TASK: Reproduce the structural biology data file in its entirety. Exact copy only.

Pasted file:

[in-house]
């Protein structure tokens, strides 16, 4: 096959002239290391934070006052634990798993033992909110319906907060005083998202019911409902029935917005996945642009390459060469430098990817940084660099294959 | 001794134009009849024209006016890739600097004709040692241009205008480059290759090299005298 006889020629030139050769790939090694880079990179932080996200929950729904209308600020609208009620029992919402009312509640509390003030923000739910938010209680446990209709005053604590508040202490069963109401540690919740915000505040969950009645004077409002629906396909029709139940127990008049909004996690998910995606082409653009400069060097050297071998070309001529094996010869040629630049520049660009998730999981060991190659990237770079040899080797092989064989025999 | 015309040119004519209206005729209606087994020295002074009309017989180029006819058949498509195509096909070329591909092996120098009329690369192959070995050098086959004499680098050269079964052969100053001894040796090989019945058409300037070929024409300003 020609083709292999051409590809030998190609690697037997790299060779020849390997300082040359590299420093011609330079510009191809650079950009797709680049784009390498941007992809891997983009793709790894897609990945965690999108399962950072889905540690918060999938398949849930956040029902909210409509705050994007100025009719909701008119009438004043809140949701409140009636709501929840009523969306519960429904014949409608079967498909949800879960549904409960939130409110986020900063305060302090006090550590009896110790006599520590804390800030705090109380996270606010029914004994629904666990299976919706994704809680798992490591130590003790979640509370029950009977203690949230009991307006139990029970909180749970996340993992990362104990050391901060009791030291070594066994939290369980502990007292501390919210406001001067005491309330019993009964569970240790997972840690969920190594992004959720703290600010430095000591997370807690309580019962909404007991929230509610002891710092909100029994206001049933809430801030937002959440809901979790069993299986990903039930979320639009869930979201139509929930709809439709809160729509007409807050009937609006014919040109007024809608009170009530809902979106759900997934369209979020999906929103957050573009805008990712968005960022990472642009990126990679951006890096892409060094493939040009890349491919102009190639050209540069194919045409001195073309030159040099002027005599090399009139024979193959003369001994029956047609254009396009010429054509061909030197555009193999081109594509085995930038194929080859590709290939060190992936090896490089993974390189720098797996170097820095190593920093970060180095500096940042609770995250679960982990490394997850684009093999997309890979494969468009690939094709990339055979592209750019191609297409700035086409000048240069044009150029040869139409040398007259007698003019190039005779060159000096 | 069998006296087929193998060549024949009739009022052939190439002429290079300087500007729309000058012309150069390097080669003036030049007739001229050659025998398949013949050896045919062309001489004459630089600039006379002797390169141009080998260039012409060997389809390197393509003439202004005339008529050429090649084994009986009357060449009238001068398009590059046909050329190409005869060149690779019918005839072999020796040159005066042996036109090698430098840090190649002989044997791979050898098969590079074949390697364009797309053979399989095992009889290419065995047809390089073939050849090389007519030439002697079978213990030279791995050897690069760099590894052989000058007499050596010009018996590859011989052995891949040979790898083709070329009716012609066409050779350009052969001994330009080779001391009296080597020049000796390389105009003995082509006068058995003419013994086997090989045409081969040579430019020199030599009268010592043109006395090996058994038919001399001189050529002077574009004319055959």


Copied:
[in-house]
């Protein structure tokens, strides 16, 4: 096959002239290391934070006052634990798993033992909110319906907060005083998202019911409902029935917005996945642009390459060469430098990817940084660099294959 | 001794134009009849024209006016890739600097004709040692241009205008480059290759090299005298 006889020629030139050769790939090694880079990179932080996200929950729904209308600020609208009620029992919402009312509640509390003030923000739910938010209680446990209709005053604590508040202490069963109401540690919740915000505040969950009645004077409002629906396909029709139940127990008049909004996690998910995606082409653009400069060097050297071998070309001529094996010869040629630049520049660009998730999981060991190659990237770079040899080797092989064989025999 | 015309040119004519209206005729209606087994020295002074009309017989180029006819058949498509195509096909070329591909092996120098009329690369192959070995050098086959004499680098050269079964052969100053001894040796090989019945058409300037070929024409300003 020609083709292999051409590809030998190609690697037997790299060779020849390997300082040359590299420093011609330079510009191809650079950009797709680049784009390498941007992809891997983009793709790894897609990945965690999108399962950072889905540690918060999938398949849930956040029902909210409509705050994007100025009719909701008119009438004043809140949701409140009636709501929840009523969306519960429904014949409608079967498909949800879960549904409960939130409110986020900063305060302090006090550590009896110790006599520590804390800030705090109380996270606010029914004994629904666990299976919706994704809680798992490591130590003790979640509370029950009977203690949230009991307006139990029970909180749970996340993992990362104990050391901060009791030291070594066994939290369980502990007292501390919210406001001067005491309330019993009964569970240790997972840690969920190594992004959720703290600010430095000591997370807690309580019962909404007991929230509610002891710092909100029994206001049933809430801030937002959440809901979790069993299986990903039930979320639009869930979201139509929930709809439709809160729509007409807050009937609006014919040109007024809608009170009530809902979106759900997934369209979020999906929103957050573009805008990712968005960022990472642009990126990679951006890096892409060094493939040009890349491919102009190639050209540069194919045409001195073309030159040099002027005599090399009139024979193959003369001994029956047609254009396009010429054509061909030197555009193999081109594509085995930038194929080859590709290939060190992936090896490089993974390189720098797996170097820095190593920093970060180095500096940042609770995250679960982990490394997850684009093999997309890979494969468009690939094709990339055979592209750019191609297409700035086409000048240069044009150029040869139409040398007259007698003019190039005779060159000096 | 069998006296087929193998060549024949009739009022052939190439002429290079300087500007729309000058012309150069390097080669003036030049007739001229050659025998398949013949050896045919062309001489004459630089600039006379002797390169141009080998260039012409060997389809390197393509003439202004005339008529050429090649084994009986009357060449009238001068398009590059046909050329190409005869060149690779019918005839072999020796040159005066042996036109090698430098840090190649002989044997791979050898098969590079074949390697364009797309053979399989095992009889290419065995047809390089073939050849090389007519030439002697079978213990030279791995050897690069760099590894052989000058007499050596010009018996590859011989052995891949040979790898083709070329009716012609066409050779350009052969001994330009080779001391009296080597020049000796390389105009003995082509006068058995003419013994086997090989045409081969040579430019020199030599009268010592043109006395090996058994038919001399001189050529002077574009004319055959």